The Crimean peninsula is officially part of Ukraine, although its inhabitants are predominantly Russian. On March 16 they voted on their future. DW looks at the referendum's key problems and consequences.
What is the referendum about?
The two million inhabitants of Crimea had to decide whether they want to belong to Russia, or whether they want to continue to be part of Ukraine. Under international law, the Crimea belongs to Ukraine, but it holds the status of an autonomous republic with its own parliament, which voted at the beginning of March to become part of the Russian Federation. The head of the parliament, Vladimir Konstantinov, has already sent a request to Russian President Vladimir Putin. The referendum is designed to legitimize the step.
Why does Crimea belong to Ukraine in the first place?
In 1954, on the 300th anniversary of unification of Russia and Ukraine, Soviet leader Nikita Khrushchev - himself a Ukrainian - declared the peninsula a part of the Ukrainian Soviet Socialist Republic. In 1992, only a year after Ukraine's declaration of independence, a referendum was already on the question of Crimea's future. This - initiated by pro-Russian forces - was blocked by the government in Kyiv. In response, the Crimeans established an autonomous republic with far-reaching powers. The town of Sevastopol would be administered from Kyiv - though as a naval base for its Black Sea fleet, the town is also of major importance for Russia.
Why is Crimea so important?
The peninsula has been a bone of contention between Russia and Ukraine for centuries, because of its strategically desirable position on the Black Sea coast. In the first half of the 19th century, Russia built up Sevastopol, Crimea's largest city, to be the main base for its Black Sea fleet. Following the October Revolution of 1917, Crimea became an autonomous republic of the Soviet Union.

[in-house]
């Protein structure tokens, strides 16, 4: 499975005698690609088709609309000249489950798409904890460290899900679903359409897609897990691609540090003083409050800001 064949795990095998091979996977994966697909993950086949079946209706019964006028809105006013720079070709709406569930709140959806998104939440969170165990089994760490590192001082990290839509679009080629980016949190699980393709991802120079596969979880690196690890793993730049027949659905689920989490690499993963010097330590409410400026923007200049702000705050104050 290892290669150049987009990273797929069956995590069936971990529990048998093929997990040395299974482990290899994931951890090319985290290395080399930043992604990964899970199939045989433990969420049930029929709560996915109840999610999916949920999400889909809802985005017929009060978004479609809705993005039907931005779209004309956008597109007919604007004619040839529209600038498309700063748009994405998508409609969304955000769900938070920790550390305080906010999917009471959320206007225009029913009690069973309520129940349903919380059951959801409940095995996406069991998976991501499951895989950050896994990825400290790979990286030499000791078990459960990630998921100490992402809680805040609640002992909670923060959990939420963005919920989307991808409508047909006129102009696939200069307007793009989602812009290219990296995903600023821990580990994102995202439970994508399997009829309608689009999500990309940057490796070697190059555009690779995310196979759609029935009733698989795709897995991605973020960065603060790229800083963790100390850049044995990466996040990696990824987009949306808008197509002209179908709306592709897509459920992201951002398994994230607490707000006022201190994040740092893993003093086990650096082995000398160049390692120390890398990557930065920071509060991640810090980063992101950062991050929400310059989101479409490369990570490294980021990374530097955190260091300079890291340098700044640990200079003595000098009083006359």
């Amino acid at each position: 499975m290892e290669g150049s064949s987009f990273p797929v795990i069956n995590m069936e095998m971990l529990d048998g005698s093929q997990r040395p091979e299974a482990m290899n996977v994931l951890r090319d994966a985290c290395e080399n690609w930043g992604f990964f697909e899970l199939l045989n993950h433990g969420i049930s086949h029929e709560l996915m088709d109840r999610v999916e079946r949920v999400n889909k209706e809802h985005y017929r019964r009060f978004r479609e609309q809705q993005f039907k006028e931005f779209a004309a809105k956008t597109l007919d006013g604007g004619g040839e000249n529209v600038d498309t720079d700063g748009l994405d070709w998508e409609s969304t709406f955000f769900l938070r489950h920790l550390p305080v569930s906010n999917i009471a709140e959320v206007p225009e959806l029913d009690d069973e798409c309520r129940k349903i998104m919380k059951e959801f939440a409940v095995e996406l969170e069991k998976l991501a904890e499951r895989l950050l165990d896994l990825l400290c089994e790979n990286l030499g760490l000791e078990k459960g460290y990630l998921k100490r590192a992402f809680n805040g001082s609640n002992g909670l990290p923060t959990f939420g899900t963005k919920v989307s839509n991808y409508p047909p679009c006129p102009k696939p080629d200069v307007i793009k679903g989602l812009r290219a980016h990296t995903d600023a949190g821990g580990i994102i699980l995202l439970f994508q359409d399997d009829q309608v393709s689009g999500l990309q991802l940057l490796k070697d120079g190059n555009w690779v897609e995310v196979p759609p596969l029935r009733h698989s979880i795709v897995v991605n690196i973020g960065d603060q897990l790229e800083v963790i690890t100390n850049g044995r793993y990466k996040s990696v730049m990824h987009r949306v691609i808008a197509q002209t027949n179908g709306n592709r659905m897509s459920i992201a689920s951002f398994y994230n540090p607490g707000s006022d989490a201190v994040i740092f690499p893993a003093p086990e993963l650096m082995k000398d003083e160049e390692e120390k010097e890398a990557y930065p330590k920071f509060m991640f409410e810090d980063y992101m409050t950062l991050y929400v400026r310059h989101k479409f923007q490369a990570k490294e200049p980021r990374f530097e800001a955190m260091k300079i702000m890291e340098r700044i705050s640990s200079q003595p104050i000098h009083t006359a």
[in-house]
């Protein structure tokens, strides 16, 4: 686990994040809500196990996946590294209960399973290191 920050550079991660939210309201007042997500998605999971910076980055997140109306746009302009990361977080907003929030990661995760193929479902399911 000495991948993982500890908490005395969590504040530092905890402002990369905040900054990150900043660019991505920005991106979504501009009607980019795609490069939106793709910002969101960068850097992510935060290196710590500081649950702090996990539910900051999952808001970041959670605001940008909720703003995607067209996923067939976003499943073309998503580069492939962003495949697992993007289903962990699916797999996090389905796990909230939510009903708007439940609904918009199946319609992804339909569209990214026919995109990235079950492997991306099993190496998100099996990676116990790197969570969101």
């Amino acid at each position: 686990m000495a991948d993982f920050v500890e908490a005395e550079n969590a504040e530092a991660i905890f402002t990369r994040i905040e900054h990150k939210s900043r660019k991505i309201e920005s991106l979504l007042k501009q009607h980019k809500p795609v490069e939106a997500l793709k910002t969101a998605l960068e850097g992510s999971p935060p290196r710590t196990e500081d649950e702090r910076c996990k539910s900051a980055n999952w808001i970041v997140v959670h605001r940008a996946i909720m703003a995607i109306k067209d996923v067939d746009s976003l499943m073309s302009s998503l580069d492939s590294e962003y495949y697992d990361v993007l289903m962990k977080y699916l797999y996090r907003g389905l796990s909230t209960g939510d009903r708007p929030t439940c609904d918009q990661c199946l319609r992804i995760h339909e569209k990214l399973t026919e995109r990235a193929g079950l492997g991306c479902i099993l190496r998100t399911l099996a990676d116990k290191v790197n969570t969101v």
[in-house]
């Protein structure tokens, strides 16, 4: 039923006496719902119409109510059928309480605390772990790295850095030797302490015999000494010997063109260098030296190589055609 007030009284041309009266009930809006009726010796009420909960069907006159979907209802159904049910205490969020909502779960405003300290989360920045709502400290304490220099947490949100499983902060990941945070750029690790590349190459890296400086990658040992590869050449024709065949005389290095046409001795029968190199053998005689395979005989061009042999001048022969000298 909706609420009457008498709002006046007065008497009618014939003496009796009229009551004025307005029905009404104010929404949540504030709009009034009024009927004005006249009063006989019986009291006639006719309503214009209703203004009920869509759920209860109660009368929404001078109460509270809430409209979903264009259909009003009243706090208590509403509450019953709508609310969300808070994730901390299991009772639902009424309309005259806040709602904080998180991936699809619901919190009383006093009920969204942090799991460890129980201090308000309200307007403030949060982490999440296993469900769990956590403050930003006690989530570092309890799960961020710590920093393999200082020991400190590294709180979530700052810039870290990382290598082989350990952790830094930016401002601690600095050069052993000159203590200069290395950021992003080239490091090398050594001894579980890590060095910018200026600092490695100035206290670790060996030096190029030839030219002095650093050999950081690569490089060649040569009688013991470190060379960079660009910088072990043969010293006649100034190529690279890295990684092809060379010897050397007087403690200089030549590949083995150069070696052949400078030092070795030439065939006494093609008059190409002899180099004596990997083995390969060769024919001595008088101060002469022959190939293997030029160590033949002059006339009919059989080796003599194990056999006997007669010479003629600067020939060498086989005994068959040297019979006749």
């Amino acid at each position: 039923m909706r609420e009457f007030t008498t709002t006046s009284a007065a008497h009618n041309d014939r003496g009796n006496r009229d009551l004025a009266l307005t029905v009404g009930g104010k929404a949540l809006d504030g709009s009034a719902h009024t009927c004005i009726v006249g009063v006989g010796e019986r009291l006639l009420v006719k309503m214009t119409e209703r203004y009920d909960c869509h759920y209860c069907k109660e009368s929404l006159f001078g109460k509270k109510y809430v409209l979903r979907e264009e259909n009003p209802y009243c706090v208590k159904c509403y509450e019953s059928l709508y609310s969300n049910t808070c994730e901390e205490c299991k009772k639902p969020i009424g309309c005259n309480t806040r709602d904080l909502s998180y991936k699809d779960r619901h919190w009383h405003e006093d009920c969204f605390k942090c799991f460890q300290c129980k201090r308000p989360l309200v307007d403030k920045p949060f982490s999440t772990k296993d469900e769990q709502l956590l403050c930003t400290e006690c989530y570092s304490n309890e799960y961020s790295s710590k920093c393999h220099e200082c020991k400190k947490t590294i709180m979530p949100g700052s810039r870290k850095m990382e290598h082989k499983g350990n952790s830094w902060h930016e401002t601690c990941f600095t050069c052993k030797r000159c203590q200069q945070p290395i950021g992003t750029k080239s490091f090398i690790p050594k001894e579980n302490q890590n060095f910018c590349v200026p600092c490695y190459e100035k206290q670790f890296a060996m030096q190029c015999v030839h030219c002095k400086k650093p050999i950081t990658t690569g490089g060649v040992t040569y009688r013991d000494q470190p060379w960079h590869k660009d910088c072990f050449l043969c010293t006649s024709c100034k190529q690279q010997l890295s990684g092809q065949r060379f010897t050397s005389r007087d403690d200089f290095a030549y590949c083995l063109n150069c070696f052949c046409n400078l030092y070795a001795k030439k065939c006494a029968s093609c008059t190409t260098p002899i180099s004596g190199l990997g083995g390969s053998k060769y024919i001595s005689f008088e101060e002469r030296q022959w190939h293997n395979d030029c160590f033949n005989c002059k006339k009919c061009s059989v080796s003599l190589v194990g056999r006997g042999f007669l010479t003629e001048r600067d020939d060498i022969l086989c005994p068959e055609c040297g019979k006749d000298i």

Following the occupation of Crimea by the Wehrmacht, Germany's armed forces, during the Second World War, Russian leader Joseph Stalin deported the peninsula's entire original population - the so-called Crimean Tatars - to Central Asia, in order for Russians to colonize strategically important areas. The few Tatar survivors were only allowed to return in 1988. Today they represent about 12 percent of the population, alongside 60 percent Russians and only 24 percent Ukrainians.
What are the differing positions on Crimea's independence?
The pro-Russian majority of the Crimean population wants to join the Russian Federation as quickly as possible. Crimea's Ukrainians and Tatars are in favor of an independent Crimea within Ukraine - in other words, maintaining the status quo.
What do experts on international law make of the referendum?
Western experts agree that both the Crimean parliament's vote and the imminent referendum on the region entering the Russian Federation are not binding under international law. Although the Ukrainian constitution does allow local referendums on political questions, alterations to Ukraine's borders require national referendums. In other words, only the entire Ukrainian population can legally decide whether Crimea should join Russia.